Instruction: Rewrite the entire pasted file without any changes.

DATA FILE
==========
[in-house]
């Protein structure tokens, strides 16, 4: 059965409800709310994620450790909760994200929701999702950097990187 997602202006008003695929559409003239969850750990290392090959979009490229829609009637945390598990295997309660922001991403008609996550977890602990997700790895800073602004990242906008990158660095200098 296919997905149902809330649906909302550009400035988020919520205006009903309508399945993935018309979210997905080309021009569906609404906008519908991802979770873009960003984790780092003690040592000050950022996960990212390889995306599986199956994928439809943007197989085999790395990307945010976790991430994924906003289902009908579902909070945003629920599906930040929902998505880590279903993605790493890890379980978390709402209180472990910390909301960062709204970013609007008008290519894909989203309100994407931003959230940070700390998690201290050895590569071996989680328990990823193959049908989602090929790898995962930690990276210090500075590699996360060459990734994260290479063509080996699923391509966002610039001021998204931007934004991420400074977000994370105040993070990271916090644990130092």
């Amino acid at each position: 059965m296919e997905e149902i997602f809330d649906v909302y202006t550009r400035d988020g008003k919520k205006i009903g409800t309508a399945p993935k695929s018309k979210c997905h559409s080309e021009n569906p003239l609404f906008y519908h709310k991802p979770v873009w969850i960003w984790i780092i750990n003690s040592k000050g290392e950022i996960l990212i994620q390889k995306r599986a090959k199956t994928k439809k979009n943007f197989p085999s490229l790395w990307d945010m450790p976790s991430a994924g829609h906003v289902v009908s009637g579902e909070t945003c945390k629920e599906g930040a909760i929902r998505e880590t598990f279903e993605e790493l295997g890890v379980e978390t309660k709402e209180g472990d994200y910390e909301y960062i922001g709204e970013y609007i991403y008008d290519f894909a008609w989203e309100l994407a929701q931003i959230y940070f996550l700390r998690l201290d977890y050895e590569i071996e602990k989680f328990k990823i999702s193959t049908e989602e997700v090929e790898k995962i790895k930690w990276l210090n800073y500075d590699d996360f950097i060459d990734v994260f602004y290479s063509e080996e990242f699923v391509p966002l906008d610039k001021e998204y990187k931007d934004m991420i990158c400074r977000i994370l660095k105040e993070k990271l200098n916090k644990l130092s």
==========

[in-house]
């Protein structure tokens, strides 16, 4: 059965409800709310994620450790909760994200929701999702950097990187 997602202006008003695929559409003239969850750990290392090959979009490229829609009637945390598990295997309660922001991403008609996550977890602990997700790895800073602004990242906008990158660095200098 296919997905149902809330649906909302550009400035988020919520205006009903309508399945993935018309979210997905080309021009569906609404906008519908991802979770873009960003984790780092003690040592000050950022996960990212390889995306599986199956994928439809943007197989085999790395990307945010976790991430994924906003289902009908579902909070945003629920599906930040929902998505880590279903993605790493890890379980978390709402209180472990910390909301960062709204970013609007008008290519894909989203309100994407931003959230940070700390998690201290050895590569071996989680328990990823193959049908989602090929790898995962930690990276210090500075590699996360060459990734994260290479063509080996699923391509966002610039001021998204931007934004991420400074977000994370105040993070990271916090644990130092």
């Amino acid at each position: 059965m296919e997905e149902i997602f809330d649906v909302y202006t550009r400035d988020g008003k919520k205006i009903g409800t309508a399945p993935k695929s018309k979210c997905h559409s080309e021009n569906p003239l609404f906008y519908h709310k991802p979770v873009w969850i960003w984790i780092i750990n003690s040592k000050g290392e950022i996960l990212i994620q390889k995306r599986a090959k199956t994928k439809k979009n943007f197989p085999s490229l790395w990307d945010m450790p976790s991430a994924g829609h906003v289902v009908s009637g579902e909070t945003c945390k629920e599906g930040a909760i929902r998505e880590t598990f279903e993605e790493l295997g890890v379980e978390t309660k709402e209180g472990d994200y910390e909301y960062i922001g709204e970013y609007i991403y008008d290519f894909a008609w989203e309100l994407a929701q931003i959230y940070f996550l700390r998690l201290d977890y050895e590569i071996e602990k989680f328990k990823i999702s193959t049908e989602e997700v090929e790898k995962i790895k930690w990276l210090n800073y500075d590699d996360f950097i060459d990734v994260f602004y290479s063509e080996e990242f699923v391509p966002l906008d610039k001021e998204y990187k931007d934004m991420i990158c400074r977000i994370l660095k105040e993070k990271l200098n916090k644990l130092s």